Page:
IBM Corp. is hitting the ground running in the nascent blockchain market. Barely two months after announcing plans to develop an open-source implementation of the technology for the financial services sector, the vendor is releasing nearly 44,000 lines of code that will form the core of the project. The framework, dubbed Hyperledger, has been designed with modularity in mind so as to give every adopter the ability to pick and choose functionality based on their specific use case.
One of the capabilities included in the package is a homegrown identification mechanism that Big Blue’s researchers developed to help verify the different parties involved in a transaction. After completing the authentication process, an application based on the technology would be able to automatically set the terms of the exchange using a complementary “smart contract” feature. An agreement created using the function is little more than a pre-written script that configures the blockchain according to desired goal.
In a hypothetical future scenario where a bank that employs Hyperledger wishes to reduce the risk of customers falling victim to card fraud, large purchases can be automatically put on hold until some form of manual verification (e.g. an email confirmation) is received. And that’s just the tip of the iceberg. IBM says that its framework may one day also be used to process other types of transactions such as stock purchases, loans and even non-monetary exchanges. A trucking company, for instance, could theoretically implement its entire manifest in the form of a blockchain and create a smart contract that automatically cross off packages upon delivery.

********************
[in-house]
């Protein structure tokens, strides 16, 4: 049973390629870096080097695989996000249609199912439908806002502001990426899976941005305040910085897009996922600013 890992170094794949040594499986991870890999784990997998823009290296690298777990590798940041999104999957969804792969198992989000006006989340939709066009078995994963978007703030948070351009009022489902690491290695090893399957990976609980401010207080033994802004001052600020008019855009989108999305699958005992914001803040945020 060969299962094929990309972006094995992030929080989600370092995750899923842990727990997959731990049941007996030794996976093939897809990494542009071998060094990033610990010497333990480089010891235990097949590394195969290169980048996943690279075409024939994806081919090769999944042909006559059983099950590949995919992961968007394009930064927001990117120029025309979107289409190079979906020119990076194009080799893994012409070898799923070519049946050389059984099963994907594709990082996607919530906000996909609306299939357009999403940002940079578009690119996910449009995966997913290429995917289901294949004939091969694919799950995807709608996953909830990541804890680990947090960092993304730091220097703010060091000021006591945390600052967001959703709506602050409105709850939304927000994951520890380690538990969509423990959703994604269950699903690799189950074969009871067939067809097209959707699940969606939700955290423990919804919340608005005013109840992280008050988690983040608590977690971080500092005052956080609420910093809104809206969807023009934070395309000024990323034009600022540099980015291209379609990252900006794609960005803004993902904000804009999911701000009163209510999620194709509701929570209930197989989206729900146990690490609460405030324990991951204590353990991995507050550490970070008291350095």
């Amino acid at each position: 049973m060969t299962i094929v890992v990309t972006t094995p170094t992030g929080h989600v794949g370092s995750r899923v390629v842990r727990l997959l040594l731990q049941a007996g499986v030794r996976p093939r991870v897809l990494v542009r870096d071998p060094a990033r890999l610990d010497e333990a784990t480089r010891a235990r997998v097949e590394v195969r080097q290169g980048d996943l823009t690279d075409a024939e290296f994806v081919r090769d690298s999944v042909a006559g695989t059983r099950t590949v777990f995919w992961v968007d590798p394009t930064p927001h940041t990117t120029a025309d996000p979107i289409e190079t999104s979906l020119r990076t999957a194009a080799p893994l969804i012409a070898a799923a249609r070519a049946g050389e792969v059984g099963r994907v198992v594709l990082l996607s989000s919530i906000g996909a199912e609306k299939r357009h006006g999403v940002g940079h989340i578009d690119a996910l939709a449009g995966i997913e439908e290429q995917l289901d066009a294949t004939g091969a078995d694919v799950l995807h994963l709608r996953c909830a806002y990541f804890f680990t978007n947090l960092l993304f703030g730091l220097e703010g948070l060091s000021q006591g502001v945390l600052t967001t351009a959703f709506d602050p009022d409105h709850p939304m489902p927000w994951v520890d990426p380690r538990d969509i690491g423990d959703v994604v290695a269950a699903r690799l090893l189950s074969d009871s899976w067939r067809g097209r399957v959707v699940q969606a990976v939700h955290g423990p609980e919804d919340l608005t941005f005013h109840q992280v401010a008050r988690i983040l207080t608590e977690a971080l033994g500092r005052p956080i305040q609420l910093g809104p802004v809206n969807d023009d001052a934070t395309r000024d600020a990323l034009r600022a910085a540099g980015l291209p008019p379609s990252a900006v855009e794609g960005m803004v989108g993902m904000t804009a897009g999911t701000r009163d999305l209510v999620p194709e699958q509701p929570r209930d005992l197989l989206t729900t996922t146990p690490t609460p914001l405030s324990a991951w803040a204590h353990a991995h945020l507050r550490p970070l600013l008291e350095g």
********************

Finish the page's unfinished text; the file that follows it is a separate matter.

To support more complicated use cases that involve a large number of parties, Hyperledger also includes a specially-developed consensus algorithm that can automatically sort out inconsistencies in a transaction. But the true strength of the framework comes from the fact that its modular nature will enable every organization to create custom functionality tailored to its unique operational requirements. If history is anything to go by, then IBM will likely take the matter into its own hands and develop a homegrown set of industry-specific capabilities in order to try and hurry along adoption.
Developers have the choice of deploying Hyperledger on their own hardware or simply using the cloud-based version that Big Blue is rolling out in conjunction with the source-code. The addition, which consists of several interconnected tools, competes with the blockchain-as-a-service offering that Microsoft Corp. added to its public cloud late last year.